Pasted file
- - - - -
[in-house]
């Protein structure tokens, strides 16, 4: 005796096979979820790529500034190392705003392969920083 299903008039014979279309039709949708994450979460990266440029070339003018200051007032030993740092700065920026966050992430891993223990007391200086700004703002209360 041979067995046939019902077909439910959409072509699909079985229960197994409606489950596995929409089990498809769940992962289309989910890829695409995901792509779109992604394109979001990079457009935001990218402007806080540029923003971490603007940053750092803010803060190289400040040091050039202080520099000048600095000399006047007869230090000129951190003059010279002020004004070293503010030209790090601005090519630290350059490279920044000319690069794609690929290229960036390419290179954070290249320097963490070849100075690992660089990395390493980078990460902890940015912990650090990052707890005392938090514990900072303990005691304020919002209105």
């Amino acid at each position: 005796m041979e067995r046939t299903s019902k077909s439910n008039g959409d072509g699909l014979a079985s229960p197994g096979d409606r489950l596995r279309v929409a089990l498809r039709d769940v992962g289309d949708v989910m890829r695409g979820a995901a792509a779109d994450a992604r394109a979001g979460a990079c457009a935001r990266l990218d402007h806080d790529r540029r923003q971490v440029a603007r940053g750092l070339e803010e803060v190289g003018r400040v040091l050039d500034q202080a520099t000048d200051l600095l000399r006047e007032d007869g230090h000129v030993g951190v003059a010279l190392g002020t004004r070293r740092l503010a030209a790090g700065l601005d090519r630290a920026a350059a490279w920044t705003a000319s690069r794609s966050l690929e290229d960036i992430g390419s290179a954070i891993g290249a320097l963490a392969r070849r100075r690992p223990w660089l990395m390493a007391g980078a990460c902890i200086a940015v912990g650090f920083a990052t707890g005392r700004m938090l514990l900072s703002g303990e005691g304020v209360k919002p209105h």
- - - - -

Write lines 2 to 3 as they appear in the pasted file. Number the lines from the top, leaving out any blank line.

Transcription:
């Protein structure tokens, strides 16, 4: 005796096979979820790529500034190392705003392969920083 299903008039014979279309039709949708994450979460990266440029070339003018200051007032030993740092700065920026966050992430891993223990007391200086700004703002209360 041979067995046939019902077909439910959409072509699909079985229960197994409606489950596995929409089990498809769940992962289309989910890829695409995901792509779109992604394109979001990079457009935001990218402007806080540029923003971490603007940053750092803010803060190289400040040091050039202080520099000048600095000399006047007869230090000129951190003059010279002020004004070293503010030209790090601005090519630290350059490279920044000319690069794609690929290229960036390419290179954070290249320097963490070849100075690992660089990395390493980078990460902890940015912990650090990052707890005392938090514990900072303990005691304020919002209105």
């Amino acid at each position: 005796m041979e067995r046939t299903s019902k077909s439910n008039g959409d072509g699909l014979a079985s229960p197994g096979d409606r489950l596995r279309v929409a089990l498809r039709d769940v992962g289309d949708v989910m890829r695409g979820a995901a792509a779109d994450a992604r394109a979001g979460a990079c457009a935001r990266l990218d402007h806080d790529r540029r923003q971490v440029a603007r940053g750092l070339e803010e803060v190289g003018r400040v040091l050039d500034q202080a520099t000048d200051l600095l000399r006047e007032d007869g230090h000129v030993g951190v003059a010279l190392g002020t004004r070293r740092l503010a030209a790090g700065l601005d090519r630290a920026a350059a490279w920044t705003a000319s690069r794609s966050l690929e290229d960036i992430g390419s290179a954070i891993g290249a320097l963490a392969r070849r100075r690992p223990w660089l990395m390493a007391g980078a990460c902890i200086a940015v912990g650090f920083a990052t707890g005392r700004m938090l514990l900072s703002g303990e005691g304020v209360k919002p209105h």